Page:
London Tube
The service will support around 2,000 permanent jobs and boost the economy by £360m, according to Johnson Reuters

Millions of London commuters will be able to use a 24-hour Night Tube service at weekends from September next year, according to the Mayor of London.

Boris Johnson said the service will cut night time journeys by an average of 20 minutes, with some cut by more than an hour.

The Conservative Party politician also said that the service will support around 2,000 permanent jobs and boost the economy by £360m ($590m, €459m).

The move means London will join a handful of other top world cities, including New York and Berlin, which also provide underground services through the night.

"London is a bustling, 24-hour global city and by this time next year we'll have a 24-hour Tube service to match," Johnson said.

"Running trains all through the night was once thought impossible, but with the huge investment we've put in and upgrades that have been delivered we stand ready to take the Tube to the next level."

Late night tube ridership has increased at double the rate of daytime trips and night bus usage has risen by 270% since 2000, according to Transport for London.

There will be six trains per hour through central London on all Night Tube lines, including the Jubilee, Victoria and most of the Piccadilly, Central and Northern lines.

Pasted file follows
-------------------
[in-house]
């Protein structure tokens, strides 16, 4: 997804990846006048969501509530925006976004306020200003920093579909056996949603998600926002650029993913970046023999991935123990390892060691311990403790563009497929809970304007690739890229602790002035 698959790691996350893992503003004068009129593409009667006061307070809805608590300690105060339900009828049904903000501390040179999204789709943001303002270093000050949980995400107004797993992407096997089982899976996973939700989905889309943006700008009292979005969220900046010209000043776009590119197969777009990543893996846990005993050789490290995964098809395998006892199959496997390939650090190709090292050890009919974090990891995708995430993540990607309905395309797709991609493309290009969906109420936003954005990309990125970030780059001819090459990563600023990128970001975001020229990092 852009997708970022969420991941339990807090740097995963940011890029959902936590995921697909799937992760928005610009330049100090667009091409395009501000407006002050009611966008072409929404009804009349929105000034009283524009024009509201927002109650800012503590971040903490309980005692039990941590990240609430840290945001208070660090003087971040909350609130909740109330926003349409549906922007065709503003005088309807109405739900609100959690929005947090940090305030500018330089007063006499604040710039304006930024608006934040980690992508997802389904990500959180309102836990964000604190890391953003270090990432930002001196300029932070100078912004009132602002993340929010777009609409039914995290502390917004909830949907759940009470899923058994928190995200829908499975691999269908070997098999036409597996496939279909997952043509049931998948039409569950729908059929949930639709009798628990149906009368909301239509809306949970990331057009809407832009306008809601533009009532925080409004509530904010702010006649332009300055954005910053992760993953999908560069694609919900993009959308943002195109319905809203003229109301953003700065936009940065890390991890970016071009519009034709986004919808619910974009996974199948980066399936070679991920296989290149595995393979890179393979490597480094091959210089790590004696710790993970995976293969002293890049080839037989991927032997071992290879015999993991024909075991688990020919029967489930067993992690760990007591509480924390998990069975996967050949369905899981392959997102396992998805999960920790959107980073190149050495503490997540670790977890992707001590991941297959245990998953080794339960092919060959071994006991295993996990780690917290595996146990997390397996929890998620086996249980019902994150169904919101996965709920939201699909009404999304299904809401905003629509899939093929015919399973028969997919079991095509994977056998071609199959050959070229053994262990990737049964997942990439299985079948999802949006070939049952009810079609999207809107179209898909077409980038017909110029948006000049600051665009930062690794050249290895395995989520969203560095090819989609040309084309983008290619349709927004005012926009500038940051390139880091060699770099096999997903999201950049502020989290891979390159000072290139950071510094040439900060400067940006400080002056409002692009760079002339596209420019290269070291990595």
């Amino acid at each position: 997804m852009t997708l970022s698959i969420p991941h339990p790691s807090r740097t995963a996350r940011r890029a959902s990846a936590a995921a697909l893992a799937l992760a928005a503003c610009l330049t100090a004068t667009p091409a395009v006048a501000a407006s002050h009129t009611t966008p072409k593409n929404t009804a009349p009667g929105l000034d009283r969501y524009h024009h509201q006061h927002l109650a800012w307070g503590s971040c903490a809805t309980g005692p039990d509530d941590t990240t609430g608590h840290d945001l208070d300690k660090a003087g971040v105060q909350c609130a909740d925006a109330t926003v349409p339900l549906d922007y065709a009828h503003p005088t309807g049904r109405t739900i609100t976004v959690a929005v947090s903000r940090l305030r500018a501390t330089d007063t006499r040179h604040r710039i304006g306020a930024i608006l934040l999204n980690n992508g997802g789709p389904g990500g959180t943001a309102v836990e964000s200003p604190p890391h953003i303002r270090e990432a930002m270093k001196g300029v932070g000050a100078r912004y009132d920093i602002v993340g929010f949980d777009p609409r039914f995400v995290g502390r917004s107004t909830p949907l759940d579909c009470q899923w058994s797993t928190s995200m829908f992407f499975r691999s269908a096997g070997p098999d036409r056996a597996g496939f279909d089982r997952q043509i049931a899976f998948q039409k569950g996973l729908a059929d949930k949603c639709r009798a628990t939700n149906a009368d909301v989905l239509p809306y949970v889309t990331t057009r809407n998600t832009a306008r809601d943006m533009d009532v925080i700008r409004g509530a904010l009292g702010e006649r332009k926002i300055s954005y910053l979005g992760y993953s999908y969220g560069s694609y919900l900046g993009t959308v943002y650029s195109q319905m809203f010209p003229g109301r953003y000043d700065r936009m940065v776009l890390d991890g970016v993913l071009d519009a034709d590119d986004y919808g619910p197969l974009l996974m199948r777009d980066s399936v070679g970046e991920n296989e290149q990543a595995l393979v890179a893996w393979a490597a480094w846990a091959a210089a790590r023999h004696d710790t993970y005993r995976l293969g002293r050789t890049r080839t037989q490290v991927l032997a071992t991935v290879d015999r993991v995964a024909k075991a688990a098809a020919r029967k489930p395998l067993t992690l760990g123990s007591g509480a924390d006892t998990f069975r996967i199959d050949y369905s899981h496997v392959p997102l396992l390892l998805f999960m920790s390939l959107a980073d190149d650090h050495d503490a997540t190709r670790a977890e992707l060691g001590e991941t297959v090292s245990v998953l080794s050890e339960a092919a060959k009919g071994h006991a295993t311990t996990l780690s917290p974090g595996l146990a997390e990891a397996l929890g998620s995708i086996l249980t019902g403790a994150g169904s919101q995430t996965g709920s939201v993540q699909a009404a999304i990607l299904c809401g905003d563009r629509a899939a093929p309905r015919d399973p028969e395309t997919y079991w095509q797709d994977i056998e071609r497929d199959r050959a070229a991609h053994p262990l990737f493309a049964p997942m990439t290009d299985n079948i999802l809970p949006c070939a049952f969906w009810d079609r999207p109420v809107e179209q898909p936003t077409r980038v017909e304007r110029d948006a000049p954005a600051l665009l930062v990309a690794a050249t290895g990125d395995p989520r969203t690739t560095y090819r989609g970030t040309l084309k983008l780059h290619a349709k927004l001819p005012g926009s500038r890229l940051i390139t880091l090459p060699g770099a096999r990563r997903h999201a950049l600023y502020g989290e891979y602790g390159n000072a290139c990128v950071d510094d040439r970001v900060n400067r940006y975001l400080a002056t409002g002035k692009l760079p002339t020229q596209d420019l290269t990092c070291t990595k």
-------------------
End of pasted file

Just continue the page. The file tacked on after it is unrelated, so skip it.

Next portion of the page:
On the Northern line, there will be eight trains per hour to meet demand at busy stations between Leicester Square and Camden Town.

"The new service will boost jobs and will benefit the economy by hundreds of millions of pounds," said Mike Brown, the managing director of London Underground.

"We will also now be exploring any sponsorship opportunities that could make this transformative service even more cost-effective."

The announcement comes as London Underground faces more industrial action from the Rail, Maritime and Transport Worker.

The union instructed members not to work any overtime after being "forced" into action by London Underground.

The move is part of the union's opposition to TfL's plan to cut around 900 jobs and close ticket offices throughout the underground network.